Abul Kalam, 70, a survivor of the Pinak-6 disaster, breaks down in tears while talking to reporters at Padma Rest House in Mawa yesterday. He came to narrate his ordeal before a probe committee. Photo: Sk Enamul Haq
Abul Kalam had never surprised himself more. Nine days after the capsize of Pinak-6, the septuagenarian man found it difficult to believe he was still alive and could talk and move like any other living person.
"It is only Allah who protected me and gave me a new life again," said Kalam, who survived the tragic launch accident in Padma.
Kalam, who was going through severe trauma, burst into tears as the harrowing memory of his struggle against the mighty waves of the Padma flashed through his mind.
He was returning to Dhaka from his village home at Rajoir in Madaripur district after having enjoyed the Eid holidays. The launch was jam-packed with passengers and it was swaying dangerously due to heavy currents and wild winds.
"I was sitting on the lower deck. Just a few minutes before the accident, I came to the upper deck. Suddenly a large wave hit the launch and water flowed into the vessel. Sensing the situation was getting worse, I stood beside the driver's room," he said, his shrunken face shaking all the while.
"A few moments later, the launch started to sink as another large wave hit it. I saw the driver jump into the river. I also jumped and remained afloat for some time. In a few minutes, I felt I was drowning and water was entering through my mouth and nostrils," said Kalam, who was rescued later by a speedboat. Kalam was talking to The Daily Star after making a deposition before the probe committee formed under the shipping ministry to investigate the accident at Mawa.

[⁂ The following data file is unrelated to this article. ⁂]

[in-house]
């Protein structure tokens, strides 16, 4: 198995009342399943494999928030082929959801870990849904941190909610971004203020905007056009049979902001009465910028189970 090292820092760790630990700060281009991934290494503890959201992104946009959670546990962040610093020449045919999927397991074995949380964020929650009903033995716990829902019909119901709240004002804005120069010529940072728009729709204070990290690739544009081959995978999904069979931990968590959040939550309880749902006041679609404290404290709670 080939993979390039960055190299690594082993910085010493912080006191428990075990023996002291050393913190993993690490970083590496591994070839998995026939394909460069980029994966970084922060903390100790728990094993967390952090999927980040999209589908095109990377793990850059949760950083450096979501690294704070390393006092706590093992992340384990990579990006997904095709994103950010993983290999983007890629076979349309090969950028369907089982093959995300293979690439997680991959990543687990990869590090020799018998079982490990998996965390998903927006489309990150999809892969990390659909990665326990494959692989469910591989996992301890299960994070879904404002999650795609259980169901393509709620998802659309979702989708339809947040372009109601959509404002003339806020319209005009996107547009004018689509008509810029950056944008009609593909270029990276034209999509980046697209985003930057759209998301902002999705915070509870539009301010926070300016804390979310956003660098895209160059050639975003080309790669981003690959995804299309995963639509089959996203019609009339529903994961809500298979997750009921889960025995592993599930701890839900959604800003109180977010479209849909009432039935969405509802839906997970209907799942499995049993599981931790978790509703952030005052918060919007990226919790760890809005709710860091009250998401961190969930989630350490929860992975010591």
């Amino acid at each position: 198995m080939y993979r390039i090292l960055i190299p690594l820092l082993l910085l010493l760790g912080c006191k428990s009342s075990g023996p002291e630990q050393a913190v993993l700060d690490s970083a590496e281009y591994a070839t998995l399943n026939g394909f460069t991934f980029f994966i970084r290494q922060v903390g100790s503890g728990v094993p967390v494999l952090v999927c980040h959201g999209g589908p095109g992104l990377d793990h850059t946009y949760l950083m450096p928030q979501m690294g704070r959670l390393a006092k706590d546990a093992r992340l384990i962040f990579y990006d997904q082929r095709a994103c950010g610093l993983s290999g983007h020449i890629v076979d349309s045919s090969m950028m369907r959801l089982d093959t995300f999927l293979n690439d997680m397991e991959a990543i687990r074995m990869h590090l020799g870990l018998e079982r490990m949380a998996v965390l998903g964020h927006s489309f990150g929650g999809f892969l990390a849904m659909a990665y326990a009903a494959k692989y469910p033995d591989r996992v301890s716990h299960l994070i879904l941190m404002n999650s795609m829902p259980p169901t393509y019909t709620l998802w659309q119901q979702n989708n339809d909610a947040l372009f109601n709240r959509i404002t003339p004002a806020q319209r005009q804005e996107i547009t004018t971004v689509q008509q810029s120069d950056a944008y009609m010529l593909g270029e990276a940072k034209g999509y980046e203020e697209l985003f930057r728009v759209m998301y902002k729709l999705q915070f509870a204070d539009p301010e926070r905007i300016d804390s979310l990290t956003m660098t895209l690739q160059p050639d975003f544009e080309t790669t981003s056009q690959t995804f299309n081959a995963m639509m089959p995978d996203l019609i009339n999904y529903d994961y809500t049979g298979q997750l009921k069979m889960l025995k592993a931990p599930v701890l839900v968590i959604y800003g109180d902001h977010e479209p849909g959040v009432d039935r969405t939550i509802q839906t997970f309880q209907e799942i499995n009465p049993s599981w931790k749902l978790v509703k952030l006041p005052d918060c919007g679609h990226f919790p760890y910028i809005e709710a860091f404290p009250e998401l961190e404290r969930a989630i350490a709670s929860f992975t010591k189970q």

The double-decker passenger carrier vessel Pinak-6, which was on its way to Mawa from Kawrakandi, sank in the strong currents of the Padma around 11:00am on August 4. It was carrying more than 200 passengers against a capacity of 85.
The probe committee yesterday took depositions of around 15 survivors and eye-witnesses at Mawa in Munshiganj and Kawrakandi in Madaripur.
Another survivor Beauty Akhter, 45, said she and her daughter Ishrat Jahan Meem, 12, were sitting on the lower deck.
"After the launch was hit by waves, I tightly held my daughter. While the launch went under water, I do not remember how my daughter became separated from me," she said. She found her daughter's body four days later.
Beauty Akhter, who lost her daughter Meem in the Pinka-6 launch capsize in the Padma, bursts into tears while talking to newsmen at Padma Rest House in Mawa yesterday. She came from Gazipur to testify before a probe committee. Photo: Sk Enamul Haq
Talking to reporters at a government rest house at Mawa, the seven-member probe committee chief Nur-ur-Rahman told reporters the inquiry team was trying to find out the actual reason behind the accident.
Almost all of the interviewees said the accident mainly occurred due to overloading and rough weather, a probe body member told The Daily Star.
After an eight-day search, the government on Monday suspended the operation and declared the launch abandoned, disappointing the families of the missing.
Meanwhile, many aggrieved relatives of the missing people were seen waiting at the Pachchar Government Primary School and the police information centre in Madaripur. They were expressing their frustration and anger at the government over its failure to recover the sunken launch.
Police yesterday recovered two more bodies from Kawnia of Barisal and Shakhipur of Shariatpur. The dead, however, could not be identified.
With the two, the death toll has risen to 48 while 62 still remain missing. The newly found bodies will be brought to Pachchar Primary Govt Primary School in Madaripur tomorrow, said Kutubur Rahman, assistant superintendent of police in Munshiganj.
(Our Munshiganj correspondent contributed to this report).